Other companies like Target have implemented new paid family leave parameters, and even backup care solutions by Bright Horizons, which is a great service that provides centralized/in-home child or elder care.
This is critical for parents who are supporting children or the elderly and must make the tough decisions between going to work, or taking care of those dependent on them.
3. Virtual Camps
More of a benefit for the summer months when kids are out, but still a great option that companies can offer — especially since homeschooling numbers are “surging.”
Virtual camps are online programs that operate through video conferencing services. These camps allow children to interact and socialize with one another, work on projects, and simulate group activities.
Not only does this provide a great outlet for children to build communication skills with one another, but it gives the parents a break from being the only source of education, socialization, and entertainment.
4. Online Support Groups/Parental Resources
As these are emotionally, physically, and mentally challenging times, parents need to be aware of their child’s, and their wellbeing. Medical groups have set up pandemic support guides, informational resources, and groups to help support families.
Businesses can make these support networks readily available to employees by creating open-access communication with healthcare providers.
5. Help Out With School Supplies
For lots of families, the cost of “back to school shopping” can add up — easily hundreds of dollars for people with multiple kids. While this may not help with the regular care or oversight when the kids are back in class, for companies that can’t afford to break the bank, this is a great way to show you care.
6. Support an Education Nonprofit
Many families — particularly service workers in urban areas — are often caught between going to work or caring for their kids. In addition to supporting their own employees, companies that espouse values of equality can help their communities by donating to an organization that specializes in helping families in times like this.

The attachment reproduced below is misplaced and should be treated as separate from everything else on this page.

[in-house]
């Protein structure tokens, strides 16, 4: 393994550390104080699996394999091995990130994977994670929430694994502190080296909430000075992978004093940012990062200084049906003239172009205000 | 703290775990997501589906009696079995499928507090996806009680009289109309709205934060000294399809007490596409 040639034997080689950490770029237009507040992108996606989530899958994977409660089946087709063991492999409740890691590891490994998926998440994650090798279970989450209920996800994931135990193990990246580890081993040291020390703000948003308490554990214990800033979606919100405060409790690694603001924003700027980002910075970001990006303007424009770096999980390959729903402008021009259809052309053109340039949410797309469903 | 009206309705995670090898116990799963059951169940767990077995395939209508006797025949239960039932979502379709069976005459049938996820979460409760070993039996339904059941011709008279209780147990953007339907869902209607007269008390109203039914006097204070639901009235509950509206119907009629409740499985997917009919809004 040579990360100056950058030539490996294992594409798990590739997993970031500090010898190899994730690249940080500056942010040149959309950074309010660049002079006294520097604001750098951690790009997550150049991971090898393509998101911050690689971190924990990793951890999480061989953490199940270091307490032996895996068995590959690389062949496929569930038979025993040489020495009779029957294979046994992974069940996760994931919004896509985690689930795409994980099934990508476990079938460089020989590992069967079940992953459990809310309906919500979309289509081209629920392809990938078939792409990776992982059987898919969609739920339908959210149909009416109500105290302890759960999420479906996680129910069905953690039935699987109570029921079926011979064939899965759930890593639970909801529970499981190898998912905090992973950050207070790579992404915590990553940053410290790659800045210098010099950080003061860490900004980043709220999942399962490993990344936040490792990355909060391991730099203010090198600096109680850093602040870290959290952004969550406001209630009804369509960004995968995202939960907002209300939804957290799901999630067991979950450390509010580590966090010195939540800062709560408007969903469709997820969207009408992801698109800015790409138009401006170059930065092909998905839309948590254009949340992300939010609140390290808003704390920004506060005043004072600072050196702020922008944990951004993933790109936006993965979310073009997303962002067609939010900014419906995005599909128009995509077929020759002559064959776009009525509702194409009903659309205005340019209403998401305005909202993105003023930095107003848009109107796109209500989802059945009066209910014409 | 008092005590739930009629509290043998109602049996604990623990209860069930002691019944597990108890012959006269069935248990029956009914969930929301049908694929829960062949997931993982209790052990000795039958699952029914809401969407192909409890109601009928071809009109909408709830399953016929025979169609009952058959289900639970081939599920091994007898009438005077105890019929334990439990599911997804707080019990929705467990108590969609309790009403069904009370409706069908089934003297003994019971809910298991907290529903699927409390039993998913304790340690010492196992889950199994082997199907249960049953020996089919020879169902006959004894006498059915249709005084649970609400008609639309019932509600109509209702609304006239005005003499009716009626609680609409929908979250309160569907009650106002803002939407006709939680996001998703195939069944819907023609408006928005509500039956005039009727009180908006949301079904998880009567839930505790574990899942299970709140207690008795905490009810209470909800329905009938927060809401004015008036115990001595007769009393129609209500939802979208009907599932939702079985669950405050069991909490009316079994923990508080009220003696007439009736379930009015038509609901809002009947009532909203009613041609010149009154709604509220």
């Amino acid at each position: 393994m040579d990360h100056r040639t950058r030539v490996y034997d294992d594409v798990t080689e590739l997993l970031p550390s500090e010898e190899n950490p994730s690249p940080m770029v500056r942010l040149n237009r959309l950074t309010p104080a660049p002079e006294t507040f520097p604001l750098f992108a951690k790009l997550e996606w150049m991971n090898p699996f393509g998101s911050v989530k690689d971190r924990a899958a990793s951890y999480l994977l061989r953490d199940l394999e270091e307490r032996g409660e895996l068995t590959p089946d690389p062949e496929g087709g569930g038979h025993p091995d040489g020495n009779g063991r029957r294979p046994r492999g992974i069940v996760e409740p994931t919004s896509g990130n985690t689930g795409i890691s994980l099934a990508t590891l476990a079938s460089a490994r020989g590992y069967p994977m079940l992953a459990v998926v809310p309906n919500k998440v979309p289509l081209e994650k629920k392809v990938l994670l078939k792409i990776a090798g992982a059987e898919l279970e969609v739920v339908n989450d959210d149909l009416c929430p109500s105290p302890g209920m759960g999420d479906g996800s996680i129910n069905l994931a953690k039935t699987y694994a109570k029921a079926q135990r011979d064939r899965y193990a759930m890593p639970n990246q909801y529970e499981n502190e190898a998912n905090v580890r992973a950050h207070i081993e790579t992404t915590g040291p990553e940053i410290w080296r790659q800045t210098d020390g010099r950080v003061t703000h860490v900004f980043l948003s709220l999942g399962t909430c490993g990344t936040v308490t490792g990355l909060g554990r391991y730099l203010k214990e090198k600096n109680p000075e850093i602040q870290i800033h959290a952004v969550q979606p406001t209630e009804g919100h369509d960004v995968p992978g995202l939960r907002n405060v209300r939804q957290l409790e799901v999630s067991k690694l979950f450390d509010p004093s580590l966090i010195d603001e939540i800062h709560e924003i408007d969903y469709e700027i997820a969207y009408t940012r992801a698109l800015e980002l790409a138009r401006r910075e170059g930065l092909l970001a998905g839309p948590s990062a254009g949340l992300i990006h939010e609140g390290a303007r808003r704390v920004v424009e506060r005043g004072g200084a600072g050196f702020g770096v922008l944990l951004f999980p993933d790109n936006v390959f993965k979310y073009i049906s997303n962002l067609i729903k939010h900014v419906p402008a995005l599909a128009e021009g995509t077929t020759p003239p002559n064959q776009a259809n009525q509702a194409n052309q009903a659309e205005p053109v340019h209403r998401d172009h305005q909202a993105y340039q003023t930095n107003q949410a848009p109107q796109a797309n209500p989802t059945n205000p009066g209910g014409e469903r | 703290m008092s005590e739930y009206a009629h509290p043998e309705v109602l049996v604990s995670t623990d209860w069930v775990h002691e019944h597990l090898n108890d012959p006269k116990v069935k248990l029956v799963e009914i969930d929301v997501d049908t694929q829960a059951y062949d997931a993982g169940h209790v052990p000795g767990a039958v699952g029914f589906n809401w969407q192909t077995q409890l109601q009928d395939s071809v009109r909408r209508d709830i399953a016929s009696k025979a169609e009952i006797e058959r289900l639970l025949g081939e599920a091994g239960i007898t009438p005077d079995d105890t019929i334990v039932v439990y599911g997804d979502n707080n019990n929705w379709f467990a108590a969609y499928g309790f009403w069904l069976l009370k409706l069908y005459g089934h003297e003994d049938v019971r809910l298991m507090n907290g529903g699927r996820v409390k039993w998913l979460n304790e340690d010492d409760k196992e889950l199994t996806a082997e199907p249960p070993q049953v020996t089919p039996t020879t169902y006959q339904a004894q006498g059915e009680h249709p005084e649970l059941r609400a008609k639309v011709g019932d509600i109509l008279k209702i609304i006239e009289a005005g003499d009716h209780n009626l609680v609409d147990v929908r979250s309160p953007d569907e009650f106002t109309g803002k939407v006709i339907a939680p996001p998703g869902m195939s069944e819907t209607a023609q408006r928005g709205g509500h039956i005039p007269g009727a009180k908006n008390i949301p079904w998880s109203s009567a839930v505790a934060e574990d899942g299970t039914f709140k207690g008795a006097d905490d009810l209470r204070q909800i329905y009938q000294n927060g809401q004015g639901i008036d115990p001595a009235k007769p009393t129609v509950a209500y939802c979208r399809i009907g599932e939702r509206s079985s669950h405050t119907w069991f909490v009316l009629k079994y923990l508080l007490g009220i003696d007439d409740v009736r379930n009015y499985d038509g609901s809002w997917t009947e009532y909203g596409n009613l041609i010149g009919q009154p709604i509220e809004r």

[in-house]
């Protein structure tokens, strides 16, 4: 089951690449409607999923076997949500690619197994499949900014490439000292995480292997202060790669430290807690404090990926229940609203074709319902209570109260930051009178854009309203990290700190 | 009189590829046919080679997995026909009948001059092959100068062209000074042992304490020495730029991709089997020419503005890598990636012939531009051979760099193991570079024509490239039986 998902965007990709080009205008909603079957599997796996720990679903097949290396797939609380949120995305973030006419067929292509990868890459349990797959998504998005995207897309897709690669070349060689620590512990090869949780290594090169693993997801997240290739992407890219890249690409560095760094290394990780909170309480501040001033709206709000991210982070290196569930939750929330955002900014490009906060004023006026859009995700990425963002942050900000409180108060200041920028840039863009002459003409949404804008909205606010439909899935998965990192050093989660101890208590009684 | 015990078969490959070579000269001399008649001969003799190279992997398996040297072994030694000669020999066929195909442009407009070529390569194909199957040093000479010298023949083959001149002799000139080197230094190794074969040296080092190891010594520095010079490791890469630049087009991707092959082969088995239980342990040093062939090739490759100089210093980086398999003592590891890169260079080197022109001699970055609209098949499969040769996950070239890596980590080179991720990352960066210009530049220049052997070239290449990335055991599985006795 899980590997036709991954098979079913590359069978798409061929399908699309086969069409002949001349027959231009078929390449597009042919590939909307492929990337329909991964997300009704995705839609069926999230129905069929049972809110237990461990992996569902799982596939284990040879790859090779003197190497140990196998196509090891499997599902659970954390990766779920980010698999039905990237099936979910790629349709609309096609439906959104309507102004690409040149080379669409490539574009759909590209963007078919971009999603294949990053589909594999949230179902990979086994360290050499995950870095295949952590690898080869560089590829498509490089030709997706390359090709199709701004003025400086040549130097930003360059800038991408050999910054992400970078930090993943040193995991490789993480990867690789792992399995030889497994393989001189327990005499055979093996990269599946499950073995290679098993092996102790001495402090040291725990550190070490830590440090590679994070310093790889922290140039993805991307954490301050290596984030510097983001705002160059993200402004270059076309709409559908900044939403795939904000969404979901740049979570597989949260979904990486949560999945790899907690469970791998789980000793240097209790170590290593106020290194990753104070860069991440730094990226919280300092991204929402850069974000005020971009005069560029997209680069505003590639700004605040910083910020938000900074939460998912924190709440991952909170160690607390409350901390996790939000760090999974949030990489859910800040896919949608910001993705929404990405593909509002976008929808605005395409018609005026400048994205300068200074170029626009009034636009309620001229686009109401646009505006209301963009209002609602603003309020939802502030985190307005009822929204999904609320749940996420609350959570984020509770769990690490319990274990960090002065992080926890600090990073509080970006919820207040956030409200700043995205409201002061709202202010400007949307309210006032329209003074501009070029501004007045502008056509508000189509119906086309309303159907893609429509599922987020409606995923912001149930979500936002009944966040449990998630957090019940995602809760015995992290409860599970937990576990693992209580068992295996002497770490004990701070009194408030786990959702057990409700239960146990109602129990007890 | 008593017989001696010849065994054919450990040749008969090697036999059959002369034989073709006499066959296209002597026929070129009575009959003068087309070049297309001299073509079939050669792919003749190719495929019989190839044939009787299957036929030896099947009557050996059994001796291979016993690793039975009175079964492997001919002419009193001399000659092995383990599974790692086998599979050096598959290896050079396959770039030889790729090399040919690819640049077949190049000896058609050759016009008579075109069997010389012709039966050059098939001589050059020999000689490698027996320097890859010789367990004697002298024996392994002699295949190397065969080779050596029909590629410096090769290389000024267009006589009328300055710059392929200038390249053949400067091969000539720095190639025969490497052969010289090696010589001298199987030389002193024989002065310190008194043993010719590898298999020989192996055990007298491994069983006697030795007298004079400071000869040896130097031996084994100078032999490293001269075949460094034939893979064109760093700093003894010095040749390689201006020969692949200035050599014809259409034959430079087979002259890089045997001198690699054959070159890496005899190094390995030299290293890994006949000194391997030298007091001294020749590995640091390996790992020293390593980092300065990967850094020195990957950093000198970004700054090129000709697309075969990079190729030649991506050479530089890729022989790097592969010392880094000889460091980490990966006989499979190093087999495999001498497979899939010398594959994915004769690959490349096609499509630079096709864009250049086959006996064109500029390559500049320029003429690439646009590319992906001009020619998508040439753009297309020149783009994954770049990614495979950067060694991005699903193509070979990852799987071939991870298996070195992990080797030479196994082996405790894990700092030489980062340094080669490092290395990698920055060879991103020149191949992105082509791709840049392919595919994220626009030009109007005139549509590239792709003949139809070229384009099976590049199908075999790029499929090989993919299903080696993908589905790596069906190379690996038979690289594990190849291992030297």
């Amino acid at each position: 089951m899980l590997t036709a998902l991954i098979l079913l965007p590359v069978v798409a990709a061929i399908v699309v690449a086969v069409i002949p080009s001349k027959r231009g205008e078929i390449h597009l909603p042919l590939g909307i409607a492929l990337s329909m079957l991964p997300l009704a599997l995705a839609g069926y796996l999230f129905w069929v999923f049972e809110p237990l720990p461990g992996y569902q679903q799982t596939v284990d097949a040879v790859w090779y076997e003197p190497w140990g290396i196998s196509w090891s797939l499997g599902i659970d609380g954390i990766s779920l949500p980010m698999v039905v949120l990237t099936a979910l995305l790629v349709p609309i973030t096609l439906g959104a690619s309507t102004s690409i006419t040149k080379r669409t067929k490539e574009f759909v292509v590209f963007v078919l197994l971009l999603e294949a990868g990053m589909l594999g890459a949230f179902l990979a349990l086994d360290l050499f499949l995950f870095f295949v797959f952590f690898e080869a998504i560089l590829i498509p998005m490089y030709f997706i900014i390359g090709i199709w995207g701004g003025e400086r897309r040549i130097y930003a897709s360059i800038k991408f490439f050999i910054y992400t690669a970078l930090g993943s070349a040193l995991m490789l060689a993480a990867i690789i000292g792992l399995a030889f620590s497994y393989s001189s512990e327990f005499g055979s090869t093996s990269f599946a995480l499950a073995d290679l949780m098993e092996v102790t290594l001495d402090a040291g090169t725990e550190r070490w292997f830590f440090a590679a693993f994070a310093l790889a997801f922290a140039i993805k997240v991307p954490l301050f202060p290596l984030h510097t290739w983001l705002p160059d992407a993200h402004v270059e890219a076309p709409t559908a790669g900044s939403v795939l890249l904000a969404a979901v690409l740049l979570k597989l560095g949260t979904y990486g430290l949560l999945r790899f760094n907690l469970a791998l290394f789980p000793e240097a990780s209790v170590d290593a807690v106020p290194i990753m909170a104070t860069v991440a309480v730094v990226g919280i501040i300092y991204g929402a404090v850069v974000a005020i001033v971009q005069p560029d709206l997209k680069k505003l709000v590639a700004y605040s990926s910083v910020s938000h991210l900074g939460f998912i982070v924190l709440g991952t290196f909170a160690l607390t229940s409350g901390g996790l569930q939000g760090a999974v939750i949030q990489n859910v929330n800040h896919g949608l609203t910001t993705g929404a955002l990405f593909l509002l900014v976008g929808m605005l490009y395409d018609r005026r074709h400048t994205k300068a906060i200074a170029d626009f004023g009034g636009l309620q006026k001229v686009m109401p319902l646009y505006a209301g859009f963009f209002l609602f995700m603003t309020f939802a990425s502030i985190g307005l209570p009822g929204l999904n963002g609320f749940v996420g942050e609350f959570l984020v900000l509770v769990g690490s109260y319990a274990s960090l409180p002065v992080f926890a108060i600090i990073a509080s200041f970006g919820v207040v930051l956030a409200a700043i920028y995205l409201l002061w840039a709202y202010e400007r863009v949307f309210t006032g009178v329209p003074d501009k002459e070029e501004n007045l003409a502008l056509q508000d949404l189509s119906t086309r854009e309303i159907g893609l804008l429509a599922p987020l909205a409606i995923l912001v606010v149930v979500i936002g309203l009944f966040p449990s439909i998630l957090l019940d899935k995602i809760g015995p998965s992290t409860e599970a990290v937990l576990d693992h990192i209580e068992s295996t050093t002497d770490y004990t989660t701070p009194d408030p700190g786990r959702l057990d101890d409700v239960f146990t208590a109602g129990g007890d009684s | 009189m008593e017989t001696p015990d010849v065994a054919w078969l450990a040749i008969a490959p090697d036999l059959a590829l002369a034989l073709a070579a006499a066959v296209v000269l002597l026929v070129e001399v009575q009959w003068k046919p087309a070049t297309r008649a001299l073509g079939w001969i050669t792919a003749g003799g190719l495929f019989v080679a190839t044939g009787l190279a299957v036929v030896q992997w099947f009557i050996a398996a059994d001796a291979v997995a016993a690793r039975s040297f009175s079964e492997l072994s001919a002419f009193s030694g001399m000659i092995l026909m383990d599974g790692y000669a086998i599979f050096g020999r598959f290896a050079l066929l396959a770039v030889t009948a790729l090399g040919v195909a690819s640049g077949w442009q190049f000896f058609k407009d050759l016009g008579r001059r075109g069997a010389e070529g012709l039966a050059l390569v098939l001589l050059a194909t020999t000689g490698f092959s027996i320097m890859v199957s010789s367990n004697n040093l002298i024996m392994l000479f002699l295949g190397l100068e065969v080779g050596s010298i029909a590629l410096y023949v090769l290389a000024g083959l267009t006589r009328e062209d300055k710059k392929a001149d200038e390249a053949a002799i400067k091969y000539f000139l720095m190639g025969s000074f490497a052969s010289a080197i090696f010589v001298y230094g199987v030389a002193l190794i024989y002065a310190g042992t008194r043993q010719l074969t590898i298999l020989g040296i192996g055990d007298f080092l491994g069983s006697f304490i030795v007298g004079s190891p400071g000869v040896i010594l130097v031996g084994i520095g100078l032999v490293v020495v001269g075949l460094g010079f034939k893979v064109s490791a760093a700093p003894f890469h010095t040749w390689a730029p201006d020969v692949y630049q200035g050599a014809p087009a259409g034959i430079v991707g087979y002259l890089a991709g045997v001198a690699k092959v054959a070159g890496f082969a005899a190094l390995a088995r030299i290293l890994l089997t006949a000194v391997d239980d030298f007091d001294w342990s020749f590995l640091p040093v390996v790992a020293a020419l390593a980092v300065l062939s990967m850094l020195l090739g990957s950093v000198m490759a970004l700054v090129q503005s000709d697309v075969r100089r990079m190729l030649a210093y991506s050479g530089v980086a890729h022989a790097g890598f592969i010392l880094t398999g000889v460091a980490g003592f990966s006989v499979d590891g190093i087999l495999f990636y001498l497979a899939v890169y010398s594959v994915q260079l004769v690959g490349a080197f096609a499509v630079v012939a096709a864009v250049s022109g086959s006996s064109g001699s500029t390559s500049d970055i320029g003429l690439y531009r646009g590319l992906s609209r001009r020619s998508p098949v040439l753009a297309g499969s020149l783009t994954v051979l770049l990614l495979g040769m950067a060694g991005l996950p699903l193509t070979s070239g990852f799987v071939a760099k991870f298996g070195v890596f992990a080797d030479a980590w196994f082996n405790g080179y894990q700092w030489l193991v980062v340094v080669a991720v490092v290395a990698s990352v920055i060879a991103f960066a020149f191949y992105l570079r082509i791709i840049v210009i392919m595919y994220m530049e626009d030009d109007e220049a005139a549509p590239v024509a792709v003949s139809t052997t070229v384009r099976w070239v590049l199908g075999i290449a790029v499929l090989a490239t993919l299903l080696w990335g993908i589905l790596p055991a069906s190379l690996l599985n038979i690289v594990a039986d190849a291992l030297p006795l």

As we know, Millennials — many of whom are parents — like working for companies that stand for certain values. Make a change in the world, and also make your company stick out for people looking for a good place to work.
In addition to HR benefits, there are technical ways to communicate all of this to potential employees as you try to fill positions with the right people — parents or otherwise.
The benefits and measures that businesses have taken to better accommodate balancing jobs with childcare responsibilities will become just as important as salary and other critical information listed in online job descriptions, as work from home lifestyles develop, and kids are still not back in school full time.
Employers can utilize Google for Jobs to illustrate how their company’s values and procedures benefit working parents
Google for Jobs looks for signals when ranking jobs, and the better aligned the data is for these signals, the better job visibility.
Companies that are aware of these signals and staying up to date with Google’s strategies to build work from home benefits (like childcare) into job description posts, will be best poised to get their message across in job descriptions. Google can help businesses make their parenting support benefits clearly visible for online job search results.
Parents That Are Working From Home With Kids Will Do What’s Best For Their Families
These are unprecedented times for the working world, and businesses will have to make sacrifices and concessions, just as working parents have had to.
In most cases, employees do not wish to leave a company or sacrifice their supporting income, but family comes first. Businesses have a chance to prove themselves caring, compassionate, and empathetic in these difficult times.
Losing quality workers costs a lot of money, and benefits that support families are one way to retain top talent. Unless companies can adapt to what their employees need to keep them engaged/satisfied with their jobs — and balanced with life at home — they could lose them to other companies with more accommodating benefits.